Between the third and seventh centuries CE, the emperors of Sasanian Iran developed the hydraulic infrastructure of the alluvial plains in the northern part of today's Khuzistan Province. This region, home to the ancient city of Susa, lay along the royal road between the empire's winter capital at Ctesiphon in lower Iraq and the summer capital at Pasargadae, located to the southeast on the Iranian plateau. The works commissioned by the Sasanian emperors served the dual purposes of improving transportation between the capitals and harvesting the waters of the region's three great rivers, the Karkha, the Ab-i Diz, and the Karun.1
The Sasanian constructions include the great bridge-weirs at Pa-i Pul, Dizful and Shushtar
and the networks of irrigation canals, watermills, and channels fed by their reservoirs, as well as smaller bridges, weirs, and canals. While dry farming is possible in the upper plains of Khuzestan, irrigation had been an important component of agriculture in the region for some time before the Sasanian period. However, the Sasanians' investments in the region were unprecedented. The comprehensive coverage of the system and the technical innovation of these works suggest centralized and intensive planning.2
In addition to state support, the Sasanian waterworks in Khuzistan may have benefited from an influx of foreign labor. Arab historians state that Roman soldiers captured and deported to Sasanian Iran built the bridge at Shustar, and that Shapur I resettled a number of soldiers in Khuzistan after the sack of Edessa in 260 CE. Supporting this claim is the fact that the bridges at Dizful, Shushtar, and Pa-i Pul use Roman construction techniques, and our knowledge that the Sasanians harnessed the skills of prisoners of war for imperial development projects at other points in their history.3
The precise dates of the hydraulic works are hard to determine. None have inscriptions, and aside from aspects of design that point to Sasanian/Roman dates, the best evidence we have are mentions in historical chronicles written in the early Islamic period, such as the works of Tabari and Mas'udi.4 Furthermore, the bridges have been repaired during the Islamic period on numerous occasions. The Shushtar and Dizful bridges, for example, have Sasanian foundations but Islamic or modern superstructures.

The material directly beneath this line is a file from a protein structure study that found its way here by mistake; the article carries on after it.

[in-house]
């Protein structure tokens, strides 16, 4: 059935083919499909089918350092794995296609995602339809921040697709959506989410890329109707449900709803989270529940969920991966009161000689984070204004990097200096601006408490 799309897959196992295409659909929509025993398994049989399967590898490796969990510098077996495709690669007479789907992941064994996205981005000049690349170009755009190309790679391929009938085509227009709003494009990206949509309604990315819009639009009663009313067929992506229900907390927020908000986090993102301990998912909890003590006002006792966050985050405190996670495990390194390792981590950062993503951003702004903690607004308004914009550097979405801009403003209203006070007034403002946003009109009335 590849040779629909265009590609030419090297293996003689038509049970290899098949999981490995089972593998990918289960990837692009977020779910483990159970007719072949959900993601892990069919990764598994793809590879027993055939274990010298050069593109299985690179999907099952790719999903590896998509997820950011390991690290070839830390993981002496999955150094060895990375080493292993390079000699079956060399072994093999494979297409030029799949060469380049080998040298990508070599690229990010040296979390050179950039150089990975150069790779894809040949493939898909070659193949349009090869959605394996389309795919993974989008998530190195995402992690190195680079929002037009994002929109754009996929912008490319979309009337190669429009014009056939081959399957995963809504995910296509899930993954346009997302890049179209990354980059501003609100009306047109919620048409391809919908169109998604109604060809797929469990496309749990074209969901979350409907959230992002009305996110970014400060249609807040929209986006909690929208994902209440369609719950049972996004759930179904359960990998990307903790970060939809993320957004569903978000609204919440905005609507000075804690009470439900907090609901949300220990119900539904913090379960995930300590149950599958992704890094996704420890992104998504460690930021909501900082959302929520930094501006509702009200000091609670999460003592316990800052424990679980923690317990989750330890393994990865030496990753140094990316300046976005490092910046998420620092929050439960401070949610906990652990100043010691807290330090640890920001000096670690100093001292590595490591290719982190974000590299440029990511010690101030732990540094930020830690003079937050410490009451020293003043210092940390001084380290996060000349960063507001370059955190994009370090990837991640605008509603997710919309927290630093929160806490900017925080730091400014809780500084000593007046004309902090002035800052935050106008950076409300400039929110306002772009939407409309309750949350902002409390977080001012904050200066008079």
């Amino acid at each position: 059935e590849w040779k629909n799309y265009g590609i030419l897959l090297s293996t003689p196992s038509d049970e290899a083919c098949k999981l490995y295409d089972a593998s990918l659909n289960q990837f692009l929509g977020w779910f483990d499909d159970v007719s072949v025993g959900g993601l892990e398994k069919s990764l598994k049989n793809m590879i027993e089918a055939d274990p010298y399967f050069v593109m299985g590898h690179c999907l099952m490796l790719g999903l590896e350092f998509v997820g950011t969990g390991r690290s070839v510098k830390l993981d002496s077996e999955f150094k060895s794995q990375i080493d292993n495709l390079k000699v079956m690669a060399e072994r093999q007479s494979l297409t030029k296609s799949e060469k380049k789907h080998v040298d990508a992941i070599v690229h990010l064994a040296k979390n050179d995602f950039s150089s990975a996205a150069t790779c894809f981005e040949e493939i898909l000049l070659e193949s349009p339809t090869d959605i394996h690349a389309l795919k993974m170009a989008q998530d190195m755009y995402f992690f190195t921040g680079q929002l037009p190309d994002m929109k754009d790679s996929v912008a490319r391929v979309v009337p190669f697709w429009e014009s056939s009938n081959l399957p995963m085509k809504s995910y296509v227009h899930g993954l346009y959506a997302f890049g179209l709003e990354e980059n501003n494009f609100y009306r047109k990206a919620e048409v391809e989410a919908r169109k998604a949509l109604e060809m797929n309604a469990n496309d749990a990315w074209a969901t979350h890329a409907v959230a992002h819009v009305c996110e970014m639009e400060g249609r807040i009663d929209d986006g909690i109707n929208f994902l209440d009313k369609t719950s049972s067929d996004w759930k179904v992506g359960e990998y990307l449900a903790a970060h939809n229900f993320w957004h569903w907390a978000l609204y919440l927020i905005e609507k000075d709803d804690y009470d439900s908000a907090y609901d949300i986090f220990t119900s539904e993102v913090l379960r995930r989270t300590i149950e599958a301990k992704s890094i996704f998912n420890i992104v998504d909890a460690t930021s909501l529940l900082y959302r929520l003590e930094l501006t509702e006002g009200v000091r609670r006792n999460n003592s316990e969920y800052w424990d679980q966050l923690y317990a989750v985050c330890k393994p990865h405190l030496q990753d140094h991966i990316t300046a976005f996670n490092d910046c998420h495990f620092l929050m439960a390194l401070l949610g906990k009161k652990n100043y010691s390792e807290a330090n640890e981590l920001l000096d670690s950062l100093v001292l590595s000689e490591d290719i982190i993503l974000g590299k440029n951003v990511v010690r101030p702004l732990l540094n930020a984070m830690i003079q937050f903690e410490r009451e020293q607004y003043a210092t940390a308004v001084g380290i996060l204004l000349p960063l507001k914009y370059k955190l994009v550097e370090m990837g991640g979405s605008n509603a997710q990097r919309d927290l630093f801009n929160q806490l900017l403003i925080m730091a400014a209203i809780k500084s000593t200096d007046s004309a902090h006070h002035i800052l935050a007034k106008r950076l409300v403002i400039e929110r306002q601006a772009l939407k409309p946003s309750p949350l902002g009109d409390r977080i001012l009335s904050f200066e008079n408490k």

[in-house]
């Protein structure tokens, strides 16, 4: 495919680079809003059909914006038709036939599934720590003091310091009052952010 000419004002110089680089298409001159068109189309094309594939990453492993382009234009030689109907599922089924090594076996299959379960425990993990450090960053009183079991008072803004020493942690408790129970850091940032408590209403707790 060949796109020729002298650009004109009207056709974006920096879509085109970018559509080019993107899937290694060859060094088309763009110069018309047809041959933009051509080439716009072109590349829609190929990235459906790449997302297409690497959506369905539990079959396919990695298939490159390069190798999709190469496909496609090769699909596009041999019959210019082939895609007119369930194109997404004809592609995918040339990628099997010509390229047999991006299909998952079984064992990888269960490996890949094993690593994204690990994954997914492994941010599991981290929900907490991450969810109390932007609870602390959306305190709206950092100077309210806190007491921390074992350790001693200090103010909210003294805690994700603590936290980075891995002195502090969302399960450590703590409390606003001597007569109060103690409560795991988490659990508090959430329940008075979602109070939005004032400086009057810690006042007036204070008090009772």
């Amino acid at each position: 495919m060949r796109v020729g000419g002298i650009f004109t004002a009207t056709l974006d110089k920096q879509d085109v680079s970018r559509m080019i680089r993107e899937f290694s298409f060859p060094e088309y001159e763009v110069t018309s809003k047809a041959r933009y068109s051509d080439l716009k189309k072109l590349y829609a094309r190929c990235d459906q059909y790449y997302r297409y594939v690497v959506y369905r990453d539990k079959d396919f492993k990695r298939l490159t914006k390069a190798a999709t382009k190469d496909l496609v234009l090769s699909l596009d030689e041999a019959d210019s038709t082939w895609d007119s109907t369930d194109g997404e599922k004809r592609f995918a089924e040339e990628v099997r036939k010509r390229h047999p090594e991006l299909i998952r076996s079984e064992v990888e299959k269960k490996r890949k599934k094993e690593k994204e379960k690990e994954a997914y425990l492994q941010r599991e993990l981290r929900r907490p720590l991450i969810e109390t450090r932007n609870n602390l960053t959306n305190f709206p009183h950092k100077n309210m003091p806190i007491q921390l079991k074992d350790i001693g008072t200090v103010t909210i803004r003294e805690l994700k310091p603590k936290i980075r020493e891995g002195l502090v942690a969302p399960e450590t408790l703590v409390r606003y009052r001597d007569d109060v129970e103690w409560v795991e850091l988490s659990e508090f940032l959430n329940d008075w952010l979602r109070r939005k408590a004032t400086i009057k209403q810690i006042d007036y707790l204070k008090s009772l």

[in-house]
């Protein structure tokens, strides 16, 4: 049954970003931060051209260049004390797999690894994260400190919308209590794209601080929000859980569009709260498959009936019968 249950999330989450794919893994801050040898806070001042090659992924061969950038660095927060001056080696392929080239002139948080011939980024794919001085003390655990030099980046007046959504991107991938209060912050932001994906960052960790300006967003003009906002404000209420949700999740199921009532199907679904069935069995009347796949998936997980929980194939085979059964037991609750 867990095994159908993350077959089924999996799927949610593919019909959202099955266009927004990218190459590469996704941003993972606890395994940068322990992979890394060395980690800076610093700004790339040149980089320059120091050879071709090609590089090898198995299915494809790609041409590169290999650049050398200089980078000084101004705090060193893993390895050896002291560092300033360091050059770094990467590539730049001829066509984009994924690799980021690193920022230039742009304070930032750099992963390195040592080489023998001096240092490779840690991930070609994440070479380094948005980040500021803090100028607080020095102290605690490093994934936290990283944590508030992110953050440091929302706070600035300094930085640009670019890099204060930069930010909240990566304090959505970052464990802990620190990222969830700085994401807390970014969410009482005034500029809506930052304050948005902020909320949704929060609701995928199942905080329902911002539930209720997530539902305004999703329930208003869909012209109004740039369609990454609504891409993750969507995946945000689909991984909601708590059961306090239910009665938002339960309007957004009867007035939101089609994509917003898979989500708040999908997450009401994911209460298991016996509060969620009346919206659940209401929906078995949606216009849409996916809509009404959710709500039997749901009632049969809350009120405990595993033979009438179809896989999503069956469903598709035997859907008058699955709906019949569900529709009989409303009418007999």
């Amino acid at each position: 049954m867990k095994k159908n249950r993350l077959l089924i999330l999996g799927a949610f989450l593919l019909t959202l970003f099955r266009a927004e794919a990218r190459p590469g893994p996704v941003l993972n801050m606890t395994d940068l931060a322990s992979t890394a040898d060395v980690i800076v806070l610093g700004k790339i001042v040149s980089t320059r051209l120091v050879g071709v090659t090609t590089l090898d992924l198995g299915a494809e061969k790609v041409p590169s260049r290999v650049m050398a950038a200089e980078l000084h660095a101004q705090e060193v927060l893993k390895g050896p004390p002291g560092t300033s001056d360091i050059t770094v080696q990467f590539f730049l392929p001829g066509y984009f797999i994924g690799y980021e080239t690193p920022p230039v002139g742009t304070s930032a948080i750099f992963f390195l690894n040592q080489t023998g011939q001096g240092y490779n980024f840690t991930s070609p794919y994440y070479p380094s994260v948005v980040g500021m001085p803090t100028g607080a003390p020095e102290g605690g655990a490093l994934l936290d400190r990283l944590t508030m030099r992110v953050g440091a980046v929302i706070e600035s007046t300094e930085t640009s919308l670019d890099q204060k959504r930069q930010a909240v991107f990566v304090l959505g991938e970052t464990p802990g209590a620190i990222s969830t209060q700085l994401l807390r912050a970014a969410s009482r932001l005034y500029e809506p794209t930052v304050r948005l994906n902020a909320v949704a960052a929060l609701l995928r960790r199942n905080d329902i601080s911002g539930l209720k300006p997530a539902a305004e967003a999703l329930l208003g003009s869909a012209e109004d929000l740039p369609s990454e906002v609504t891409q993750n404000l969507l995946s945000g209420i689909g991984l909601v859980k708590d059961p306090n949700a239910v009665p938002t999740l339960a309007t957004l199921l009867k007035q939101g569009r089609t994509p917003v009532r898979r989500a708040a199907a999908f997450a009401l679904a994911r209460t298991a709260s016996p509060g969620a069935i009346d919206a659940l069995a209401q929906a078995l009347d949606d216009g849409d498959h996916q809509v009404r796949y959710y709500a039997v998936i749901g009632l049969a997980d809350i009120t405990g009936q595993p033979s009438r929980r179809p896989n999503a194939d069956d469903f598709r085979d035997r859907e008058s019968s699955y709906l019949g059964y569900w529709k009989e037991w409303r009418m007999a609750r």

The effect of these waterworks on life in Khuzistan is debated. Adams argued that the successful introduction of major cash crops like sugar and rice as well as the foundation of new urban centers at Gundishapur and Ivan-i Karka suggest that these works transformed the region.5 However, a study by Robert Wenke suggested that while urban populations grew, rural populations declined, casting doubt on the idea that the immediate outcome of this imperial investment was a surge in population and productivity.6
--Matthew Saba, Visual Resources Librarian for Islamic Architecture, AKDC at MIT, November 2017
- Graadt van Roggen, "Travaux hydrauliques," 168.
- Adams, "Agriculture and Urban Life," 116-117.
- A. Shapur Shahbazi, Erich Kettenhofen, and John R. Perry, "Deportation," Encyclopaedia Iranica VII/3, pp. 297-312.
- See examples in Le Strange, Lands, 235.
- Adams, "Agriculture and Urban Life," 118.
- Wencke, "Imperial Investments," 131-139.
Adams, Robert McCormick. “Agriculture and Urban Life in Early Southwestern Iran.” Science 136, no. 3511 (1962): 109–22.
Graadt van Roggen, D. L. “Notice sur les anciens travaux hydrauliques en Susiane.” In Mémoires de la Mission archéologique de Perse. Mémories de la Délégation en Perse, Tome 7: Recherches archéologiques. Duxieme série: 167–207. Paris: Ernest Leroux, 1905.
Le Strange, Guy. Collected Works of Guy Le Strange. Vol. 3: Lands of the Eastern Caliphate. London: I. B. Tauris, 2014.
Wencke, R. J. "Imperial Investments and Agricultural Developments in Parthian and Sasanian Khuzestan: 150 BC to A.D. 640." Mesopotamia 10/11 (1976): 36-221.